Mark Stewart – The Politics of Envy
Mark Stewart hasn’t gotten enough credit. His ironically named Pop Group unleashed some of the most musically and lyrically caustic sounds of first wave punk-funk (for all the talk of the Gang of Four’s leftist stances, it was Stewart’s crew that devoted an entire b-side to stark recitation of documented human rights abuses). In the mid-80s he teamed with sonic terrorist Adrian Sherwood and along with stablemates like Tackhead Sound System pushed dance-dub experimentation to new heights. Stewart’s never really gone away but, perhaps emboldened by Occupy Wall Street’s tailwinds, he’s unexpectedly burst forth with the most extroverted album of his winding career.
The Politics of Envy is a star-studded affair, finding Stewart enlisting cohorts primarily from his ’70s/’80 heyday. With a couple of exceptions, the day is carried by Stewart’s trademark stun gun sequencer effects and spoken/chanted declarations of his dystopian worldview. “Let me talk to the driver/ He is taking me somewhere/ I don’t want to go/ No! No! No!” he implores on the verge of hysteria on “Codex,” creating a disquieting aura that permeates the record. The compelling “Autonomia,” a collaboration with Primal Scream, offers more straightforward blown-out dance rock – without the liner notes one would be hard pressed to discern its connection to the death of a protester at the G8 Summit. He essentially turns over “Gang War” to Lee “Scratch” Perry (not a bad thing), but Stewart really excels on “Gustav Says” and “Baby Bourgeois” when he recruits female backing vocalists to offset his vitriol.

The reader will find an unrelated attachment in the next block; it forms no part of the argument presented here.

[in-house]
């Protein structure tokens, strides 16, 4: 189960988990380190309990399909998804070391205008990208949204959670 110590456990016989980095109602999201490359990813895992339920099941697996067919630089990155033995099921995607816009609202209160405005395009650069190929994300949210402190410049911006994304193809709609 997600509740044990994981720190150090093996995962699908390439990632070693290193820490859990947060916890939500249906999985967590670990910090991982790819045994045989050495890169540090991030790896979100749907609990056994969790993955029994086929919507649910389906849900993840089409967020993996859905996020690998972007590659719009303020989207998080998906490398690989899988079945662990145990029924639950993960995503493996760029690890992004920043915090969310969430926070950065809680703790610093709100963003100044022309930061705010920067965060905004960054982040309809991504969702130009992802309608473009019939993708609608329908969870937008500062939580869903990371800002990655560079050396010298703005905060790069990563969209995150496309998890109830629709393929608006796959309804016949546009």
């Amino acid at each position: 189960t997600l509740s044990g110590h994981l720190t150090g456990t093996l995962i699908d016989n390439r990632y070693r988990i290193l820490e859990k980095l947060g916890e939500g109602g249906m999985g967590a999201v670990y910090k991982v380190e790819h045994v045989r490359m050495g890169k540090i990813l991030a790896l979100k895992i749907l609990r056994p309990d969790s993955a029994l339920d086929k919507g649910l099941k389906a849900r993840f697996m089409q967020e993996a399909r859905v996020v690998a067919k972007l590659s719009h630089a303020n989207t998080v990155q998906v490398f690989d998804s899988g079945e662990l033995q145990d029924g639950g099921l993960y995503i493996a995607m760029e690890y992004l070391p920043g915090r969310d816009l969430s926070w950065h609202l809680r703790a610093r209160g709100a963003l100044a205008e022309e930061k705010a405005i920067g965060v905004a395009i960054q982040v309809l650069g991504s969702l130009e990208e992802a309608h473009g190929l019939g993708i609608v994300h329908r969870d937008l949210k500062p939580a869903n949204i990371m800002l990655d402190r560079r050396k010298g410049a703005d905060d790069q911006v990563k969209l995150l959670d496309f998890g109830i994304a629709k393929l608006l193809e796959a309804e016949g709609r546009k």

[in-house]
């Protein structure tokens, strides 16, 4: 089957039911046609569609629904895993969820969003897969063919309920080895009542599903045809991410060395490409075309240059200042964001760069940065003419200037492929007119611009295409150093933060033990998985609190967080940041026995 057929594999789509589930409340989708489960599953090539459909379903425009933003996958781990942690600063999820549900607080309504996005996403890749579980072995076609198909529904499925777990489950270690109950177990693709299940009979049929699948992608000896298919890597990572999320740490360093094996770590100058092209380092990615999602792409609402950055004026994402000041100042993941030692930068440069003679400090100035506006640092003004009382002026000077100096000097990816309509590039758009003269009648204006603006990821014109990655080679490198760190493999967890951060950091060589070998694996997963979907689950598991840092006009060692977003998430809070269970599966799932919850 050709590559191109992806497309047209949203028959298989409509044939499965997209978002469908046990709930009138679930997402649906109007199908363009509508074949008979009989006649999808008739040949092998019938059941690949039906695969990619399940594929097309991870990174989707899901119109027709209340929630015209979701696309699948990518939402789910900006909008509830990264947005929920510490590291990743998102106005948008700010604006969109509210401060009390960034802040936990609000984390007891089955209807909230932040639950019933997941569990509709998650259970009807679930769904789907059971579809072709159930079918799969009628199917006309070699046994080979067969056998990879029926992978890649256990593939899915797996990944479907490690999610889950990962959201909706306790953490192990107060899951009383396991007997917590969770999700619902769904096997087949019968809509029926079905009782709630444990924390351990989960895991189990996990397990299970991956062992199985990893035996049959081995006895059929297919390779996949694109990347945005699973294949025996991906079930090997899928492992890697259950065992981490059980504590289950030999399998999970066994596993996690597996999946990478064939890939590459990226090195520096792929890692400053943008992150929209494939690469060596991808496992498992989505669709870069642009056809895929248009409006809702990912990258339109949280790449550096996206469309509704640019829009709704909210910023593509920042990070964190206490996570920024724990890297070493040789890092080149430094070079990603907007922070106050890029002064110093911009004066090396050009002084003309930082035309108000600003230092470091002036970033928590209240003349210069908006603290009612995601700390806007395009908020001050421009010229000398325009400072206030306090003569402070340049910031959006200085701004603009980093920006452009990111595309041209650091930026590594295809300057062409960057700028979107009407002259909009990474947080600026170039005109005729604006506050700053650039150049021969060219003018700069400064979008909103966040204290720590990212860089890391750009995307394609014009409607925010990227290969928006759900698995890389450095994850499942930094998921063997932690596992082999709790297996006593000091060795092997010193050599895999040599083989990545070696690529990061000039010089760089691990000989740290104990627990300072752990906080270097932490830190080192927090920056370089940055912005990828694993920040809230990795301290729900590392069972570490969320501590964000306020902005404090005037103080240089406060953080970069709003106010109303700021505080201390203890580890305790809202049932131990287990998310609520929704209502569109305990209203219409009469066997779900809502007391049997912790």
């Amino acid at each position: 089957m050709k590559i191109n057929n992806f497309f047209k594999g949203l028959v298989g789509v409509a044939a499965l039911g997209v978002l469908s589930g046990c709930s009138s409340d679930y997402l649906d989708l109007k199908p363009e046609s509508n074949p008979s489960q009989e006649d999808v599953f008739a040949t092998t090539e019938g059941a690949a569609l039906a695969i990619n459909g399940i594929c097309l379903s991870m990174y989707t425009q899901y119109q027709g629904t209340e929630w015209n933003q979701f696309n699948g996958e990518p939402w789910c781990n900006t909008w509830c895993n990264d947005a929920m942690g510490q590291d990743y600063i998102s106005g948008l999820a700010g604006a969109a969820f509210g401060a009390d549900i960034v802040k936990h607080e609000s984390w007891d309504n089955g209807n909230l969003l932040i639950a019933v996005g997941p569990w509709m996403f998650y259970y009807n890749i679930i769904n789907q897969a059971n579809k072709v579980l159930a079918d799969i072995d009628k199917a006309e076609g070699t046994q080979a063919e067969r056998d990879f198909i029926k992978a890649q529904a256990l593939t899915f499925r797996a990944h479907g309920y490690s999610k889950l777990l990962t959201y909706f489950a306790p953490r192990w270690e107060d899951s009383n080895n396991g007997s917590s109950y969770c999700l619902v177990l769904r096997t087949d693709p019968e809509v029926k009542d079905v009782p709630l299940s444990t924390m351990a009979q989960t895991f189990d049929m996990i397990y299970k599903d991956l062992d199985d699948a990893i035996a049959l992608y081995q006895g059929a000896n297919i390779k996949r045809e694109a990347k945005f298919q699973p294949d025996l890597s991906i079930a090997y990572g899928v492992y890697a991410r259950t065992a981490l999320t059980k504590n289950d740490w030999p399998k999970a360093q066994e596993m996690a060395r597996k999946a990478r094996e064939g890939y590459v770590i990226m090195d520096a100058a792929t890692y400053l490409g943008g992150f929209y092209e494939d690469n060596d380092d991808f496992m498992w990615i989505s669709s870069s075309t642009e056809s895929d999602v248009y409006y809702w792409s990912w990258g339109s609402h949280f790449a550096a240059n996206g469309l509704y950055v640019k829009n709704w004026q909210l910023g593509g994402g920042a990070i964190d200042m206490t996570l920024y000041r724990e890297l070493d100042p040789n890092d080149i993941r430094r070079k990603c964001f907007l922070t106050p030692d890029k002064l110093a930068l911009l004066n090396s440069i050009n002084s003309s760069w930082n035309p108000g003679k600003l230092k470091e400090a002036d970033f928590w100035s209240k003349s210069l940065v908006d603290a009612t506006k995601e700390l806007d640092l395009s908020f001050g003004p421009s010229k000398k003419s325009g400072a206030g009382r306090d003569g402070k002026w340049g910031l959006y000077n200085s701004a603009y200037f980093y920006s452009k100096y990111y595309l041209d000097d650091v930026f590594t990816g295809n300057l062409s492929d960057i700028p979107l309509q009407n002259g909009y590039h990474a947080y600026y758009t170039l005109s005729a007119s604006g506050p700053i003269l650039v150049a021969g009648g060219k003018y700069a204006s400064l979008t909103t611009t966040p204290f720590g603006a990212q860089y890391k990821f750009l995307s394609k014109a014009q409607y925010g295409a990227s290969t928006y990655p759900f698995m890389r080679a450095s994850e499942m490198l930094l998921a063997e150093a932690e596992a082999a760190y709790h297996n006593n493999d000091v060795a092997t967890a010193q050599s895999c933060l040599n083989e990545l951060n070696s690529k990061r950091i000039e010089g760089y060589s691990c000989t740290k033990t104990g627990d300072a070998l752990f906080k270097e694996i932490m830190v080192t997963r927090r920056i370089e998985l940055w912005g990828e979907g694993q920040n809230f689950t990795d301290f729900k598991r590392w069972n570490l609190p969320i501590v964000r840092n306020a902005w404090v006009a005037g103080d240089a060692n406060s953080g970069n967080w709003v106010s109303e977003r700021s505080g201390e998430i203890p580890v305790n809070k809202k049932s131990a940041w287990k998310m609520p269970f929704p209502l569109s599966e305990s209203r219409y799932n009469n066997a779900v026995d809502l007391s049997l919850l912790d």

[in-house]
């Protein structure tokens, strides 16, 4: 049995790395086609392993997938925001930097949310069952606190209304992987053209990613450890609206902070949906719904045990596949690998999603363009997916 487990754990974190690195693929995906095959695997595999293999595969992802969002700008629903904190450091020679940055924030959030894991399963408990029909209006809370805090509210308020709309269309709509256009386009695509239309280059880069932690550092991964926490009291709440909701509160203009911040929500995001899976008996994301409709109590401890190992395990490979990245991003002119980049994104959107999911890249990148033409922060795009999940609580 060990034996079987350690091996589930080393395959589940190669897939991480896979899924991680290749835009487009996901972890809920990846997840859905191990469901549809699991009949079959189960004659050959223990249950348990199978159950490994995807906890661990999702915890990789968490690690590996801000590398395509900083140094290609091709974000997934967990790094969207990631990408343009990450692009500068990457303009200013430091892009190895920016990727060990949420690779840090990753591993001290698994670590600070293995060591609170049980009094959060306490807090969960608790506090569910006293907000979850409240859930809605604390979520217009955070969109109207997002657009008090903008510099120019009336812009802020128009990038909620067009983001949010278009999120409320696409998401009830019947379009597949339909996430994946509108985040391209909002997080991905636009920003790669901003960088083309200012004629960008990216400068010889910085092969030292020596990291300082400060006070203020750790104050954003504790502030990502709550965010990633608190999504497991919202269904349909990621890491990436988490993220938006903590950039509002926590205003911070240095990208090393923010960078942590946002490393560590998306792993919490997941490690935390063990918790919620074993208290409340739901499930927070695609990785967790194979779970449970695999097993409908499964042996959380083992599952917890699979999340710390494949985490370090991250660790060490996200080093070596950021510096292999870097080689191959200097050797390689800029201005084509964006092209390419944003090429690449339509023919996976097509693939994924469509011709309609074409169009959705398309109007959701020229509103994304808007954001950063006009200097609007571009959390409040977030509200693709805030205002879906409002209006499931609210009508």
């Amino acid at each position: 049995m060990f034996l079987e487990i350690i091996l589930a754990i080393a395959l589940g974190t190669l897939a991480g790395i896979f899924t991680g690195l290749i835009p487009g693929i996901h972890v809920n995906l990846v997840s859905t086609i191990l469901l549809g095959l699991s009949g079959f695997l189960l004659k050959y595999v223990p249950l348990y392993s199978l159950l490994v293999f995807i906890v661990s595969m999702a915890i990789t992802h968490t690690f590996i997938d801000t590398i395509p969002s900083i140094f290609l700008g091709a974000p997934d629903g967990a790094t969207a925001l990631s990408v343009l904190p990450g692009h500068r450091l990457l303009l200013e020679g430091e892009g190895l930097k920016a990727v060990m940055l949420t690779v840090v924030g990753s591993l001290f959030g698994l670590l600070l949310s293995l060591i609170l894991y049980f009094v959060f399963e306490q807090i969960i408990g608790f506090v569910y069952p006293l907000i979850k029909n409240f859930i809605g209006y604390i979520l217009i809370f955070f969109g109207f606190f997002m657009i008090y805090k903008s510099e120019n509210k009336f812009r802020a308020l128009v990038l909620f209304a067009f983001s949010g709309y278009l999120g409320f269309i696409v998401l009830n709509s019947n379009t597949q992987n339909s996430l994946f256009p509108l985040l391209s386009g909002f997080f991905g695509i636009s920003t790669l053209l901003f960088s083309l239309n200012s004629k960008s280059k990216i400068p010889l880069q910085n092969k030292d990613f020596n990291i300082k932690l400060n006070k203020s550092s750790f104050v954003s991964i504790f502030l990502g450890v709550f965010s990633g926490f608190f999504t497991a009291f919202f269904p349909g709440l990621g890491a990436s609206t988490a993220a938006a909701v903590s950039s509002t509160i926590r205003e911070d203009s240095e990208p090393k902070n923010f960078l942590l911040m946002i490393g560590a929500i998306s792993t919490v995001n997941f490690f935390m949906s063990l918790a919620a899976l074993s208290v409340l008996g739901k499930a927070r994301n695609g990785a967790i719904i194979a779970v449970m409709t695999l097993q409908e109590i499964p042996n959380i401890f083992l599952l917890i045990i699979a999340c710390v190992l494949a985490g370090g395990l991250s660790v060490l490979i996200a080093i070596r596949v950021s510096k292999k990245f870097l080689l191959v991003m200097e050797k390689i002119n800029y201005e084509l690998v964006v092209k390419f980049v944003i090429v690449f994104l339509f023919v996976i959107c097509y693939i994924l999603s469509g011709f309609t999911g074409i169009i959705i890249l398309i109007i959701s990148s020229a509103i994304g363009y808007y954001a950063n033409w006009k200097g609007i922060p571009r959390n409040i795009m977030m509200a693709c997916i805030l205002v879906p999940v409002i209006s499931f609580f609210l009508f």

The Politics of Envy covers a lot of ground in a rather exhausting 47 minutes, and runs aground in its final quarter as Stewart shifts to beatless, downtempo moodscapes. But he recoups for a stunning finale – Keith Levene unfurls a guitar riff worthy of Public Image’s Metal Box on “Stereotype” while Stewart duets with the Raincoats’ Gina Birch, revealing a shred of tenderness in what feels like a pop turn in the sense of Wire’s occasional forays into the genre.
In the end I’d file The Politics of Envy alongside last year’s Gang of Four album, under “esteemed stalwarts acquitting themselves nicely without matching their career highs.” Actually I’ll give Envy the nod between the two, as Stewart exudes the greater creative spark.
The Politics of Envy